76°F
weather icon Clear

Air-board inventor makes it more than halfway across Channel

SANGATTE, France — Looking like a superhero, the French inventor of an airborne hoverboard glided partway over the English Channel on his personal flying machine then crashed in the sea Thursday.

Unharmed and undeterred, 40-year-old Franky Zapata said he plans to try again. Perhaps within days.

The inventor collided with a refueling boat several minutes into his flight, destroying his transportation, a version of the Flyboard his company sells commercially.

After being rescued from the Channel’s choppy waters, Zapata smiled and said, “We won’t give up until we succeed.”

Zapata took off to cross the Channel from the French coastal town of Sangatte. From afar, it looked like he was skateboarding on the sky.

He hoped to travel 36 kilometers (22.4 miles) to the Dover area in southeast England. Propelled by a power pack full of kerosene, he planned to refuel from a boat partway across.

“I felt really great. It’s just fantastic,” Zapata told reporters later of the experience. “I was flying. It was like a dream.”

Reaching speeds up to 177 kilometers per hour (110 mph), he traveled some 20 kilometers (12 miles), more than halfway to the English shore. That’s farther than he had ever traveled on his air-board.

But as he descended for a refueling stop on a boat, the platform he was meant to land on was moving too much from waves. He wasn’t able to grab onto it, and he plunged into the sea.

Zapata winced as he described the “disaster.” He said his helmet filled with water and he struggled for breath. But he came away from the rescue by French divers with just a scratch on his arm.

“It’s hard to swallow,” he acknowledged. But as a former jet ski champion, Zapata said he knows how to “learn from your mistakes.”

He plans to go back to his workshop as soon as Friday to build a new board and prepare a new trip, possibly within days.

Zapata wowed crowds in Paris on Bastille Day, whirling over European leaders on his flying hoverboard. But crossing the windy, ship-filled Channel was a much bigger challenge.

He scheduled Thursday’s flight to coincide with the 110th anniversary of the first flight across the Channel, by French aviator Louis Bleriot on July 25, 1909 — who also left from Sangatte. The beach where Zapata took off Thursday bears Bleriot’s name.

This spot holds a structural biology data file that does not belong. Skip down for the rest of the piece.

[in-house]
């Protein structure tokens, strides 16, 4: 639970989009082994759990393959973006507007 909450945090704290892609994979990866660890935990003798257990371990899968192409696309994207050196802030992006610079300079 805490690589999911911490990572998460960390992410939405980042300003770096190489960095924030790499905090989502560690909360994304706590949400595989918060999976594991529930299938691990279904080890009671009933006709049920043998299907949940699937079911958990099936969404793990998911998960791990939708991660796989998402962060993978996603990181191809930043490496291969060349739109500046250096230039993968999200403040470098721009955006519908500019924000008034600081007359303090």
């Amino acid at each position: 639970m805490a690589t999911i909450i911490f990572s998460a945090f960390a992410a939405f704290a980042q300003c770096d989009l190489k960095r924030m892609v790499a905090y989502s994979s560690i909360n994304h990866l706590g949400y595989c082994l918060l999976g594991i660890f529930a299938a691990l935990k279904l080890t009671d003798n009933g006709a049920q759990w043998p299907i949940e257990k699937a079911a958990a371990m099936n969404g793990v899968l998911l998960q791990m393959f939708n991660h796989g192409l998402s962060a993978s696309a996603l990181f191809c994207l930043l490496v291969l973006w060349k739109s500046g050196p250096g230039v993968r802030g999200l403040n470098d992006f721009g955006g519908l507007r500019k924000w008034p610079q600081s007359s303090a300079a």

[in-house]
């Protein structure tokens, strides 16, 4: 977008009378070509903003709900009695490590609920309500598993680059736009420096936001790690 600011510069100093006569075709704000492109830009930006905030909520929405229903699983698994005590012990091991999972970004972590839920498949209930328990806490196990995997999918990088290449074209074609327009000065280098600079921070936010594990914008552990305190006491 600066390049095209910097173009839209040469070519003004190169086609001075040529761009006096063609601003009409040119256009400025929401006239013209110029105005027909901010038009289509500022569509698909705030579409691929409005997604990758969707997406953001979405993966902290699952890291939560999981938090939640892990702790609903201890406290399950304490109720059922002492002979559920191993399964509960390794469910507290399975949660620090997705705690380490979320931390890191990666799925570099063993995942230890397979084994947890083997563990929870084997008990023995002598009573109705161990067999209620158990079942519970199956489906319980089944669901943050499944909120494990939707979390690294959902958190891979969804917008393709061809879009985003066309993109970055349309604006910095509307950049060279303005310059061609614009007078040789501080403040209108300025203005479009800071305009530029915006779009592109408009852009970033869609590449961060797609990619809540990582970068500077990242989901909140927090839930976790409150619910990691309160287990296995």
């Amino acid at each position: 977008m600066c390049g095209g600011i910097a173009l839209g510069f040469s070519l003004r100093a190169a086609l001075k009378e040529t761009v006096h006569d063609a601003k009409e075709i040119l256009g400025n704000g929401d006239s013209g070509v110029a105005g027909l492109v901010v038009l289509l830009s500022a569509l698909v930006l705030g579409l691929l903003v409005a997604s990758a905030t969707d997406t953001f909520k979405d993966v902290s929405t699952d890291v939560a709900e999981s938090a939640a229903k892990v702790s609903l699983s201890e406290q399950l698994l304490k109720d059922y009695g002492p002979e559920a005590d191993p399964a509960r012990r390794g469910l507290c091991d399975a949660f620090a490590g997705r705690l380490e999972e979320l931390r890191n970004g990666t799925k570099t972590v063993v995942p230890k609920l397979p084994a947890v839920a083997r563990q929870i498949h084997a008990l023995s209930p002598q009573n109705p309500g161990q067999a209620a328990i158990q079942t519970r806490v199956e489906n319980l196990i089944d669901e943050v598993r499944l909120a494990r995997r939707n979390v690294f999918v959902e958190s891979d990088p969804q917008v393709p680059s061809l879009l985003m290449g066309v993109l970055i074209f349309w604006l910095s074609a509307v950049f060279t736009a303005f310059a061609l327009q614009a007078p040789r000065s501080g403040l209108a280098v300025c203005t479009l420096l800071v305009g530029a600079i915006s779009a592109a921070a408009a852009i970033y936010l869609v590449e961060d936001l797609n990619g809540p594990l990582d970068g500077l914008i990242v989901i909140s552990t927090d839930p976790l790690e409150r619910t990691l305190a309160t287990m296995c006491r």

Noting that Bleriot also had several failed flying attempts, Zapata said, “Aviation is made by people who suffer failures, and advance by rising again.”

Angela Charlton in Paris contributed.

Don't miss the big stories. Like us on Facebook.
THE LATEST
Nestor makes landfall on Florida island, heads north

The storm made landfall on St. Vincent Island, a nature preserve just off Florida’s northern Gulf Coast in a lightly populated area of the state.

Earthquakes felt in Las Vegas strained major fault, study says

The earthquakes that hammered the Southern California desert near the town of Ridgecrest last summer involved ruptures on a web of interconnected faults and increased strain on a major nearby fault that has begun to slowly move, according to a new study.

Europe now willing to take IS prisoners in Syria, Trump says

Claiming new progress against Islamic State extremists in Syria, President Donald Trump said Friday that some European nations are now willing to take responsibility for detained IS fighters who are from their countries.

Plans delayed to explode 2 unstable cranes in New Orleans

Plans have been pushed back a day to bring down two giant, unstable construction cranes in a series of controlled explosions before they can topple onto historic New Orleans buildings, the city’s fire chief said Friday.

Mexican president defends retreat in face of cartel gunmen killing 8

Mexican security forces backed off an attempt to capture a son of imprisoned drug lord Joaquin “El Chapo” Guzman after finding themselves outgunned in a ferocious shootout with cartel enforcers that left at least eight people dead and more than 20 wounded, authorities said Friday.

White House admission on link of Ukraine aid, Biden probe brings fallout

White House Chief of Staff Mick Mulvaney’s initial remarks, made during a rare appearance by an administration official in the White House briefing room, spun open a new phase of the impeachment inquiry.